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New Pilot Program Tests Farm Milk for Tetracycline Drugs

Jul 12, 2017

Starting July 1, state government regulators began a new pilot program to test bulk milk tankers for the tetracycline family of drugs. The pilot was approved in 2015 by the National Conference of Interstate Milk Shipments and the Food and Drug Administration to assess ways to expand the variety of drugs, other than beta-lactams, that should be tested for in raw milk. The program aims to ensure that tetracycline residues are not entering the food supply and to identify any hurdles to implementation before NCIMS considers permanent changes to the Pasteurized Milk Ordinance.

The tetracycline class of drugs was selected for the pilot program based on their use on dairy farms, the availability of test methods and the speed with which the program could be implemented. Nearly all U.S. dairy farms will have their milk tested for tetracycline residues, and all Grade “A” dairy facilities are encouraged to participate in the program.

One of Every 15 Tankers to be Tested

Currently, every tanker of milk is tested for beta-lactam antibiotic residues before being accepted by dairy processing facilities, and that testing will not change. Under the pilot program, at least one of every 15 tankers arriving at Grade “A” facilities must be tested for tetracycline residues on a quarterly basis. Finished product testing is not required.

If a tanker tests positive for tetracycline residue, the milk will be dumped, and the farm from which it came will be responsible for the value of the milk. The farm could also temporarily lose its milk license.

Each plant or company will work with its state regulatory agency to determine how best to comply with these requirements. Testing during each quarter will help to minimize data gaps and capture usage patterns that could change with seasonal animal health issues.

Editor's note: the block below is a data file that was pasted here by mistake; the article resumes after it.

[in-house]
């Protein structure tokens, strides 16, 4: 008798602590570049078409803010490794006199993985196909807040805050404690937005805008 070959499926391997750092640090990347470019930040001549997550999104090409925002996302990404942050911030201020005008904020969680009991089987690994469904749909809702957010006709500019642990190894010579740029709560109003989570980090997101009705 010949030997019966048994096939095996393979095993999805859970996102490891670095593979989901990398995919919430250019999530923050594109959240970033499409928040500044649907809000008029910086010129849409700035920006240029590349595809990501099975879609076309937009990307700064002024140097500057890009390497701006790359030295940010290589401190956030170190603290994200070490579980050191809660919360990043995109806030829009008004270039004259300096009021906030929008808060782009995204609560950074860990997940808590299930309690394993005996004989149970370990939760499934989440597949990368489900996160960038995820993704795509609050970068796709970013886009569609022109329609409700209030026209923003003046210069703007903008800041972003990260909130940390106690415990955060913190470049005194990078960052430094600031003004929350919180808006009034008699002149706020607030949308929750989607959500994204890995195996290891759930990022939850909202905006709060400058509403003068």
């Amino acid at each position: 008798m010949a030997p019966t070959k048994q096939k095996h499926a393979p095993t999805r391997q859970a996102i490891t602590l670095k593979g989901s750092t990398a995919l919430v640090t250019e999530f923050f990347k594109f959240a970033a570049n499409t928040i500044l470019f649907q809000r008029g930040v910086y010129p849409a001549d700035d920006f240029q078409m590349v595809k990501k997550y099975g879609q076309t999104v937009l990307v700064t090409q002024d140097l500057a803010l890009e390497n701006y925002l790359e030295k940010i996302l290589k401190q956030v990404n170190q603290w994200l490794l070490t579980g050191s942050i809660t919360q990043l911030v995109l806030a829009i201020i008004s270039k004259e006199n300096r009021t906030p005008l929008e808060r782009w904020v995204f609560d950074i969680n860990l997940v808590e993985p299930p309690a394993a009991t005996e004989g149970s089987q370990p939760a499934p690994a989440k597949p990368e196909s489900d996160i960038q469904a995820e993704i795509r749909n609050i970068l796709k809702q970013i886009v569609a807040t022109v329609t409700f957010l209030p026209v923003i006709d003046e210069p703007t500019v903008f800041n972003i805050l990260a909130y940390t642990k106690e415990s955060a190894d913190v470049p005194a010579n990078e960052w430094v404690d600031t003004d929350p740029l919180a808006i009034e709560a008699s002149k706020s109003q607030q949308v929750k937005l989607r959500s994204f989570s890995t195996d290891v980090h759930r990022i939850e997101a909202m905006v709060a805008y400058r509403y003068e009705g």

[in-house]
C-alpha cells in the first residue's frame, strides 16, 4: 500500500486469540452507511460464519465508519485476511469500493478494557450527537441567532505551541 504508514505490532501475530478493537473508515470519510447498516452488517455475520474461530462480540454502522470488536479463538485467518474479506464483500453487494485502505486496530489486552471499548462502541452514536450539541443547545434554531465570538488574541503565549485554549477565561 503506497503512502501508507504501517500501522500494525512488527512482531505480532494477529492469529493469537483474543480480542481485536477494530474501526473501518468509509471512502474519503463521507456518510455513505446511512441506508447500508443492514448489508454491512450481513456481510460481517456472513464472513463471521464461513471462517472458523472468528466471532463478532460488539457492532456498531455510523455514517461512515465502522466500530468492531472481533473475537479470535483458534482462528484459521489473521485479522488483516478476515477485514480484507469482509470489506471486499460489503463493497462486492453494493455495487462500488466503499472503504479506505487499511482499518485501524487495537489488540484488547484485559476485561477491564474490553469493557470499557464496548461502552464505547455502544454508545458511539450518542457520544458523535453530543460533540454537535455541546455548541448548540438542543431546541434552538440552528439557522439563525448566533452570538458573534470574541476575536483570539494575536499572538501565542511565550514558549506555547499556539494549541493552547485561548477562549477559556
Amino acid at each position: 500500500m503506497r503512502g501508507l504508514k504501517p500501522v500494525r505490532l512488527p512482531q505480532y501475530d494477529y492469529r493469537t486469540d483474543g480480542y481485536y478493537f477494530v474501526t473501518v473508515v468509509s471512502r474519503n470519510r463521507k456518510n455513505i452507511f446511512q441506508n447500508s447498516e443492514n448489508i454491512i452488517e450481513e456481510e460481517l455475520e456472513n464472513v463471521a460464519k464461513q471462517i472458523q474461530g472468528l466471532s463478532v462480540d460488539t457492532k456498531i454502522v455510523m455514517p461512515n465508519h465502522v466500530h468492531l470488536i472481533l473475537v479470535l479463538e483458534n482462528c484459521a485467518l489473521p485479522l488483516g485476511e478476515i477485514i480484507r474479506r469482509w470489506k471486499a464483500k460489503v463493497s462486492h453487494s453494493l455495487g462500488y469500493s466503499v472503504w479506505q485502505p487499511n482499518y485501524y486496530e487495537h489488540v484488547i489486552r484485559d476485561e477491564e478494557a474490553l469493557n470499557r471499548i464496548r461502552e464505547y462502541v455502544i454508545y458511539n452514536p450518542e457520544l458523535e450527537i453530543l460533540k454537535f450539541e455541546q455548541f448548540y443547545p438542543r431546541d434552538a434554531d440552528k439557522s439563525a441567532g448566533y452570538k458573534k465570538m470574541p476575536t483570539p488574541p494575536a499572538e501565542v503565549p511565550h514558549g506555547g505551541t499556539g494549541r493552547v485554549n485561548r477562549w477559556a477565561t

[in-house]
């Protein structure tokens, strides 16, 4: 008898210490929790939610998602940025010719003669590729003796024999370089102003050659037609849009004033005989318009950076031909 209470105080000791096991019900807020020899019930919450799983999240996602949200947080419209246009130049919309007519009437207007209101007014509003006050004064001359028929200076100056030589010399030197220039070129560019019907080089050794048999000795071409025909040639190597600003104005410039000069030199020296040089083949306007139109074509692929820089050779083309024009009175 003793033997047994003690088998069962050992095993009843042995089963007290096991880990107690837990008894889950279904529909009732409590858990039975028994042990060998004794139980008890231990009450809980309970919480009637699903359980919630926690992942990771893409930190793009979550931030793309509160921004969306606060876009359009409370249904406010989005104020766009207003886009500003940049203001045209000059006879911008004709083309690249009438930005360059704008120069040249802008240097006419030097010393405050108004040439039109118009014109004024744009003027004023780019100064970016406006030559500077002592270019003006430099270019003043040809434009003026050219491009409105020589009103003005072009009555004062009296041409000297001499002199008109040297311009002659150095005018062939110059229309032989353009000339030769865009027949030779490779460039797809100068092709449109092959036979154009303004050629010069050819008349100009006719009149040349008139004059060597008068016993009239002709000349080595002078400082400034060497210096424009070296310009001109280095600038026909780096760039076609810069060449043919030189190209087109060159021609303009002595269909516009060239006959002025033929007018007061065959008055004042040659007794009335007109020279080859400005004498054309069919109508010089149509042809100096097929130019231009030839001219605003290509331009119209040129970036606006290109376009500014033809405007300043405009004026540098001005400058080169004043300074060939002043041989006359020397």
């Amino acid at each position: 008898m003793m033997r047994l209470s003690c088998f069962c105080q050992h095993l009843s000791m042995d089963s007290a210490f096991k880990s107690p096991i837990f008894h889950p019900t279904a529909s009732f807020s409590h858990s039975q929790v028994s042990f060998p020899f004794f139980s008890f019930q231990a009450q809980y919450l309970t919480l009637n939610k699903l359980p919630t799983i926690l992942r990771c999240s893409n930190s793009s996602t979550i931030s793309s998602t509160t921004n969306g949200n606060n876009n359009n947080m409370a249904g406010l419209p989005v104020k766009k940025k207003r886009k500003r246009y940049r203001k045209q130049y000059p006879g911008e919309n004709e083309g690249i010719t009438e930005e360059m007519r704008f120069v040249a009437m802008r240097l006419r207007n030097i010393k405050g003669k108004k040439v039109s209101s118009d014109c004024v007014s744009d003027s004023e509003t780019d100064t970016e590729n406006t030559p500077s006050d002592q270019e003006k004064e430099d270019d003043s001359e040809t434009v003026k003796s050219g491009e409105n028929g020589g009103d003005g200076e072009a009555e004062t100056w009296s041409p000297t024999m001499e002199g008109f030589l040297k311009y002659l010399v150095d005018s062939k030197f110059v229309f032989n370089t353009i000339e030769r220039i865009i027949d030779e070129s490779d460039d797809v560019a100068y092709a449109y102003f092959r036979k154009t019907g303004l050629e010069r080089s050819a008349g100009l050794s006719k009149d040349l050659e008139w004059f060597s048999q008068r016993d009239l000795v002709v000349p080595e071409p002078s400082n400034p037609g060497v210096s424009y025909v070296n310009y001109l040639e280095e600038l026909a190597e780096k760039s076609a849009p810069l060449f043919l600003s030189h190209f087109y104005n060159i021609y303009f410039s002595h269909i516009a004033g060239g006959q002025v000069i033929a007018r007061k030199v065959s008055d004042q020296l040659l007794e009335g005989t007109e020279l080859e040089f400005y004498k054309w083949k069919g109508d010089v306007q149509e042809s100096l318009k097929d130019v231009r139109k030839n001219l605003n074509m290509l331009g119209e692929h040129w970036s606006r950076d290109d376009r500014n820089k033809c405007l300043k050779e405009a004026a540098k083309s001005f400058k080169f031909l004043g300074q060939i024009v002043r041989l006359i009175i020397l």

The program and testing for tetracycline residues will run for a minimum of 18 months, and a status report with results will be presented at the 2019 NCIMS conference.

Members with questions may contact John Allan, IDFA vice president of regulatory affairs and international standards, at jallan@idfa.org or Cary Frye, IDFA vice president of regulatory and scientific affairs, at cfrye@idfa.org.

For more infomation, read “Tetracycline Testing: Details on a new residue screening program” from the National Milk Producers Federation and “Appendix N Pilot Program Questions and Answers.”

Why Test for Antibiotics?

A variety of FDA-approved medications are available to farmers to help control, prevent and treat illnesses in farm animals. If a cow’s illness is suspected to be caused by a bacterial infection, the cow may be treated with antibiotics.

Federal law requires dairy farmers to follow a milk withdrawal time that is determined by how many days it takes the cow to process the specific antibiotic that was used. This means that a dairy cow’s milk is only collected for human use after she is healthy and the antibiotics have cleared her system. Until then, her milk is discarded in accordance with state regulations.

To prevent any trace of antibiotics from entering the milk supply, FDA requires all milk to be tested for commonly used antibiotics, such as beta-lactam drugs, when it arrives at the dairy processing plant. Any milk that tests positive is rejected by the plant. In addition, the FDA tests approximately 40,000 retail-ready milk samples annually for the presence of antibiotic residues.

 
Dairy Facts 2016